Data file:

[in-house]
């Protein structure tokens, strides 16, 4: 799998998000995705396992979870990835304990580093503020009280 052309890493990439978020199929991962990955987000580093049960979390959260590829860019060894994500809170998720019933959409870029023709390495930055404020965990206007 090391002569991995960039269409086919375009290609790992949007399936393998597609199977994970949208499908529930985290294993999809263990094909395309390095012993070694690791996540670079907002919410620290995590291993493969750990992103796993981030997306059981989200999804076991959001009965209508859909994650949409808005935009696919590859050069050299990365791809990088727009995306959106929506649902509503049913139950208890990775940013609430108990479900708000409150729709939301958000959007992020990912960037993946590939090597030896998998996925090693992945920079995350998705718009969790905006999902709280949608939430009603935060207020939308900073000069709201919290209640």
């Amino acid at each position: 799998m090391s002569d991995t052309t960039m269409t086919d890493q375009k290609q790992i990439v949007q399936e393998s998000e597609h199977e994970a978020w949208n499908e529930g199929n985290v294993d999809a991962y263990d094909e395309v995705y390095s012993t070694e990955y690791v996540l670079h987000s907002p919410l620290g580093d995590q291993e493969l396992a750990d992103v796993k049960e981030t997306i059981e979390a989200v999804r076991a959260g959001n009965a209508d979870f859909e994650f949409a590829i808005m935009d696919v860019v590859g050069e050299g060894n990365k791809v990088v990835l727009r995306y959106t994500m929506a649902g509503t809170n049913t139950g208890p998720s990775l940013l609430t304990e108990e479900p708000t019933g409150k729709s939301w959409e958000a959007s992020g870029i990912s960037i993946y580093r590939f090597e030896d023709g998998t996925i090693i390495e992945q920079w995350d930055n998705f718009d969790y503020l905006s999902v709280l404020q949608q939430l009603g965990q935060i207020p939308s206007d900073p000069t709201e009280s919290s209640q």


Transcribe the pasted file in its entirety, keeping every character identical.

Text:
[in-house]
């Protein structure tokens, strides 16, 4: 799998998000995705396992979870990835304990580093503020009280 052309890493990439978020199929991962990955987000580093049960979390959260590829860019060894994500809170998720019933959409870029023709390495930055404020965990206007 090391002569991995960039269409086919375009290609790992949007399936393998597609199977994970949208499908529930985290294993999809263990094909395309390095012993070694690791996540670079907002919410620290995590291993493969750990992103796993981030997306059981989200999804076991959001009965209508859909994650949409808005935009696919590859050069050299990365791809990088727009995306959106929506649902509503049913139950208890990775940013609430108990479900708000409150729709939301958000959007992020990912960037993946590939090597030896998998996925090693992945920079995350998705718009969790905006999902709280949608939430009603935060207020939308900073000069709201919290209640």
């Amino acid at each position: 799998m090391s002569d991995t052309t960039m269409t086919d890493q375009k290609q790992i990439v949007q399936e393998s998000e597609h199977e994970a978020w949208n499908e529930g199929n985290v294993d999809a991962y263990d094909e395309v995705y390095s012993t070694e990955y690791v996540l670079h987000s907002p919410l620290g580093d995590q291993e493969l396992a750990d992103v796993k049960e981030t997306i059981e979390a989200v999804r076991a959260g959001n009965a209508d979870f859909e994650f949409a590829i808005m935009d696919v860019v590859g050069e050299g060894n990365k791809v990088v990835l727009r995306y959106t994500m929506a649902g509503t809170n049913t139950g208890p998720s990775l940013l609430t304990e108990e479900p708000t019933g409150k729709s939301w959409e958000a959007s992020g870029i990912s960037i993946y580093r590939f090597e030896d023709g998998t996925i090693i390495e992945q920079w995350d930055n998705f718009d969790y503020l905006s999902v709280l404020q949608q939430l009603g965990q935060i207020p939308s206007d900073p000069t709201e009280s919290s209640q």